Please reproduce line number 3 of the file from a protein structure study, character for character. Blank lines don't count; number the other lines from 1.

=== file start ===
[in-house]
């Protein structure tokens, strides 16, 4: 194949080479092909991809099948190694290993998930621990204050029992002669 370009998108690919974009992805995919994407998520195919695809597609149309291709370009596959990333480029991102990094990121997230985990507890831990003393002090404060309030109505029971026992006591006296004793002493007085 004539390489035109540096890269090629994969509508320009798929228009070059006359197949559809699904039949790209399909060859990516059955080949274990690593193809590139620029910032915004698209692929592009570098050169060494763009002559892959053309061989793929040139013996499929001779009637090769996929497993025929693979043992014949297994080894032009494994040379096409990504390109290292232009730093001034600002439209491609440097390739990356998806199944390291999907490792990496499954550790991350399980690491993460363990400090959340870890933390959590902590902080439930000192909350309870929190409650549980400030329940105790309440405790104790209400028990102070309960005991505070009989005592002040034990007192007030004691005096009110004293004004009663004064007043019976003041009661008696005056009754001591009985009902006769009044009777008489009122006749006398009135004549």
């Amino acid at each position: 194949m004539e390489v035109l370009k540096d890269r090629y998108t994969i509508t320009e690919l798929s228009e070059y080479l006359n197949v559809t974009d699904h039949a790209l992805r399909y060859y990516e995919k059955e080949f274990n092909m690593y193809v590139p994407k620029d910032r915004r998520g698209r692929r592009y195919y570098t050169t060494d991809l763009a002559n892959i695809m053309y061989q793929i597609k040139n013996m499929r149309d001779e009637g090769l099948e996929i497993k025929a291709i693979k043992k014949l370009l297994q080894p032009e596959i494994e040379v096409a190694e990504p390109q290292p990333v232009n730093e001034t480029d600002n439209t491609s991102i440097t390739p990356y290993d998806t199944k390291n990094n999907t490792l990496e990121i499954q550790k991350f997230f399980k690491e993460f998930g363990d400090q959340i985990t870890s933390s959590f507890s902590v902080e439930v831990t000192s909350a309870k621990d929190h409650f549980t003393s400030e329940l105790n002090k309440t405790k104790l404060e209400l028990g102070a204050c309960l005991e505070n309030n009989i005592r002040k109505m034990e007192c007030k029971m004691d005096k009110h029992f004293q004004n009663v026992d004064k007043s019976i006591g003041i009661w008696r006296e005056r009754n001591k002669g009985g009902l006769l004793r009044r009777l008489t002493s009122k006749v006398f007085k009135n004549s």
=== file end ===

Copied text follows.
């Amino acid at each position: 194949m004539e390489v035109l370009k540096d890269r090629y998108t994969i509508t320009e690919l798929s228009e070059y080479l006359n197949v559809t974009d699904h039949a790209l992805r399909y060859y990516e995919k059955e080949f274990n092909m690593y193809v590139p994407k620029d910032r915004r998520g698209r692929r592009y195919y570098t050169t060494d991809l763009a002559n892959i695809m053309y061989q793929i597609k040139n013996m499929r149309d001779e009637g090769l099948e996929i497993k025929a291709i693979k043992k014949l370009l297994q080894p032009e596959i494994e040379v096409a190694e990504p390109q290292p990333v232009n730093e001034t480029d600002n439209t491609s991102i440097t390739p990356y290993d998806t199944k390291n990094n999907t490792l990496e990121i499954q550790k991350f997230f399980k690491e993460f998930g363990d400090q959340i985990t870890s933390s959590f507890s902590v902080e439930v831990t000192s909350a309870k621990d929190h409650f549980t003393s400030e329940l105790n002090k309440t405790k104790l404060e209400l028990g102070a204050c309960l005991e505070n309030n009989i005592r002040k109505m034990e007192c007030k029971m004691d005096k009110h029992f004293q004004n009663v026992d004064k007043s019976i006591g003041i009661w008696r006296e005056r009754n001591k002669g009985g009902l006769l004793r009044r009777l008489t002493s009122k006749v006398f007085k009135n004549s």